WHITE PLAINS, N.Y. – A laptop thief got caught — after the computer owner tracked him remotely.
Jose Caceres said he used a remote access program to log on every day and watch his computer being used, and then tipped off police, leading to the arrest of a 34-year-old male suspect.
The man was charged with grand larceny, said police Lt. Eric Fischer in Wednesday editions of the Journal News.
"I reported the theft to the police and they were investigating, then I decided to sign on and see what the guy was doing with my computer," said Caceres, 27, of White Plains. "Having remote access is such an advantage, because it allows you to do something like this."
The computer was stolen in early September, he said, when he left it on top of his car while carrying things into his home.
When he first tried to figure out who had stolen his computer by logging on remotely, Caceres said he was stymied in his efforts.
"It was kind of frustrating because he was mostly using it to watch porn," he said. "I couldn't get any information on him."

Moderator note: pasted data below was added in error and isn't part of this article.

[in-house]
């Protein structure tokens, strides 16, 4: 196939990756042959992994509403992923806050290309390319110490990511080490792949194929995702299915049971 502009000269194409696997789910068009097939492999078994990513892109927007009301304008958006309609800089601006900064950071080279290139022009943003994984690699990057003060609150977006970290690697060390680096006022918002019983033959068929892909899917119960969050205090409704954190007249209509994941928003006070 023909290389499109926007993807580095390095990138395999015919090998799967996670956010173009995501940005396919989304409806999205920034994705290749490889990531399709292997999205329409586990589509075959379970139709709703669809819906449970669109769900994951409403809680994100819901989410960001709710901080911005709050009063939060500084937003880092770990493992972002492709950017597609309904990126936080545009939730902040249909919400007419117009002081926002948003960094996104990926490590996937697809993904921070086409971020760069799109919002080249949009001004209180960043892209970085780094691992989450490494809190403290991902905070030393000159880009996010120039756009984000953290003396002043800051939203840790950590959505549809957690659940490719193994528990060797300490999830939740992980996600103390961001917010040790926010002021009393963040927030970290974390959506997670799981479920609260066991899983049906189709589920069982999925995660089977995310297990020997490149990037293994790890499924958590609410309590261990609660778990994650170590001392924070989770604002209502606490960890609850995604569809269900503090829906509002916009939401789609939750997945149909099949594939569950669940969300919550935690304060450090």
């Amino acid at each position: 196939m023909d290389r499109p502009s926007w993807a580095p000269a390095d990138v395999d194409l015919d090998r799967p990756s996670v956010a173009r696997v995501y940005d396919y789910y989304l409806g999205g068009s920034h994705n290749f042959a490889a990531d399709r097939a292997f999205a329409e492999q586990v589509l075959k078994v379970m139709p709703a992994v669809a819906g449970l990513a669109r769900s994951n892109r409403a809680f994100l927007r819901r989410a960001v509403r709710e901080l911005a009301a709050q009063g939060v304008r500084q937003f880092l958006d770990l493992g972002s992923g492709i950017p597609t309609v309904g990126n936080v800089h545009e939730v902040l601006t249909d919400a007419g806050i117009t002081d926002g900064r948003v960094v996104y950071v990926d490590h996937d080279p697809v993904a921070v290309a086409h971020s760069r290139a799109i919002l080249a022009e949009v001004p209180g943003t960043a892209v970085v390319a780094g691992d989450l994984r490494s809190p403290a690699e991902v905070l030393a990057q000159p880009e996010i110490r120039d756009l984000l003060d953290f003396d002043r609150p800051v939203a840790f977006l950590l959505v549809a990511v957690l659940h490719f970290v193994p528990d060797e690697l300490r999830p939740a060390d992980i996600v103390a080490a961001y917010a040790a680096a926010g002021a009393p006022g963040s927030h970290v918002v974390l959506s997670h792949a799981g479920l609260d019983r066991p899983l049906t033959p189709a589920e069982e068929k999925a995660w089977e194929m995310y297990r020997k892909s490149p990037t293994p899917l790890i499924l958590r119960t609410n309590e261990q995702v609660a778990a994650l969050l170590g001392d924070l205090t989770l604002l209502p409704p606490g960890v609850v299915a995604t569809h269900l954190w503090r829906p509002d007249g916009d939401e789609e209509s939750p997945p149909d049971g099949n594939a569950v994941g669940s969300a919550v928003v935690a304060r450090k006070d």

But then the suspect typed in a name and address to register on a Web site, he said. A few hours later, police caught the suspect.
It wasn't the first time in Westchester County in recent months that tech-savvy victims have supplied police with information leading to arrests.
In May, a White Plains woman whose laptop was stolen from her apartment also used remote access technology to sign on, then activated the stolen computer's camera and snapped pictures of the man using it.
Police arrested two suspects in their 20s on charges of burglary and possession of stolen property. Authorities said both men had attended a party at their victim's apartment.
And earlier this month, police arrested a 17-year-old suspect. He was accused of trying to sell a mountain bike worth almost $3,000.
Its 13-year-old owner saw his bike for sale on eBay and contacted police. An undercover officer posing as a potential buyer set up a meeting with the 17-year-old, who was charged with possession of stolen property.
"This is what happens when you have victims who get involved and use the available technology to their advantage," said Fischer, commander of the White Plains police detective division.